Critique | HOME: Being and Belonging in Contemporary Ireland

The Glucksman, University College Cork, 11 May – 31 October 2021

Sinéad Ní Mhaonaigh, Teorainn no.6, 2019, oil on canvas, 183 x 183cm; image courtesy of the artist and Kevin Kavanagh Gallery, Dublin. Sinéad Ní Mhaonaigh, Teorainn no.6, 2019, oil on canvas, 183 x 183cm; image courtesy of the artist and Kevin Kavanagh Gallery, Dublin.

Thinking of ‘home’ today, it is hard not to attach its suffix ‘less’, while ‘housing’ is stuck with its roommate ‘crisis’. The group exhibition, ‘HOME: Being and Belonging in Contemporary Ireland’ at The Glucksman, turns its glance towards a more general sense of home, one tied to notions of ‘belonging’ and ‘national identity’. This show is the third in a series connected to the gallery’s programming for the decade of centenaries. It also arises more obliquely from a unique moment in history, when people were largely confined to their homes during the global coronavirus pandemic.

The first work encountered in the show alludes to the refugee crisis. Martin Boyle’s Somewhere Else (2017) – thirty-six pieces of crinkled, reflective golden material, derived from torn-up survival blankets rotating on the wall – contains connotations of shelter, while making reference to that displaced and distant ‘other’ of home, ‘somewhere else’. On tables across from this are placed a series of eight 3D-printed black MDF models of buildings with accompanying text, one of which is the fascist era Palazzo della Civiltà Italiana, re-framed as the City Hall of a re-imagined capital of Ireland. The text utilised in Doireann Ní Ghrioghair’s Declaration of the State Metropolis at Tara (2019) is from the early 1940s and written by the architect of the Garden of Remembrance while he was a member of an extreme right-wing group that fantasised about Ireland as a Catholic Fascist hinterland. The work probes an absurd and sinister imaginary that has only recently been forcefully contested in Irish society.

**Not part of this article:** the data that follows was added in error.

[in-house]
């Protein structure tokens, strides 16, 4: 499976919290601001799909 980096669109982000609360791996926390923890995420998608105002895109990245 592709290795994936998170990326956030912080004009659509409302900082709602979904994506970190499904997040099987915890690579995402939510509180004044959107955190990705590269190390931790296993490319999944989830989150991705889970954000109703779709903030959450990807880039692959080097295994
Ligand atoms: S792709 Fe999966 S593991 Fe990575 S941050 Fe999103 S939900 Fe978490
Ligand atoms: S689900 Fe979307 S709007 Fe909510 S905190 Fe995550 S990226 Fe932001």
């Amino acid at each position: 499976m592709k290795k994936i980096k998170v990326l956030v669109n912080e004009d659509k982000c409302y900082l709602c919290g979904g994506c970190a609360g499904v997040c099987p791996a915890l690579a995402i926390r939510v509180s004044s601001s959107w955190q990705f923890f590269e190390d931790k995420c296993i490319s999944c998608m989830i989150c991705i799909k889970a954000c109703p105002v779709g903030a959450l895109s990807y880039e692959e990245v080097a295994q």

Three artists respond to the theme through painting. Sinéad Ní Mhaonaigh’s work, Teorainn No.6 (2019), uses a layering of large brushstrokes to depict what looks to be a shack on wheels. Viewing the large horizontal brush strokes representing the planks of the ‘shack’, one tries to make sense of another internal structure that seems to be hidden within this ‘limit/boundary’. Kathy Tynan and Ciara Roche’s paintings are similar in style, each depicting ‘unremarkable’ interior and exterior scenes, respectively. Where Roche depicts shopfronts, most interesting at the level of signage and text displayed on these buildings, Tynan’s interiors play with notions of empty spaces and ‘paintings within paintings’. 

Sara Baume’s Talisman (2018) assembles 100 little houses, made up of combinations of basic 3D shapes – pyramids, cones, cubes and cuboids. It is simple but very effective. The serial use of shapes nods to LeWitt, while the constructions just looked strange. Somehow this display has reduced architecture to an absurdity: “Is that all houses are… a few shapes stuck together?” Opposite is James L. Hayes work, consisting of plaster casts of the back of a canvas, repeated 63 times. With the canvas supports and interior on display, we are looking at the ‘architecture’ that allows the canvas to transmit images. A second work, Homegrown (2017), consists of a unique bronze cast of three stalks of asparagus, tied together by a loop of string, wound numerous times around their width.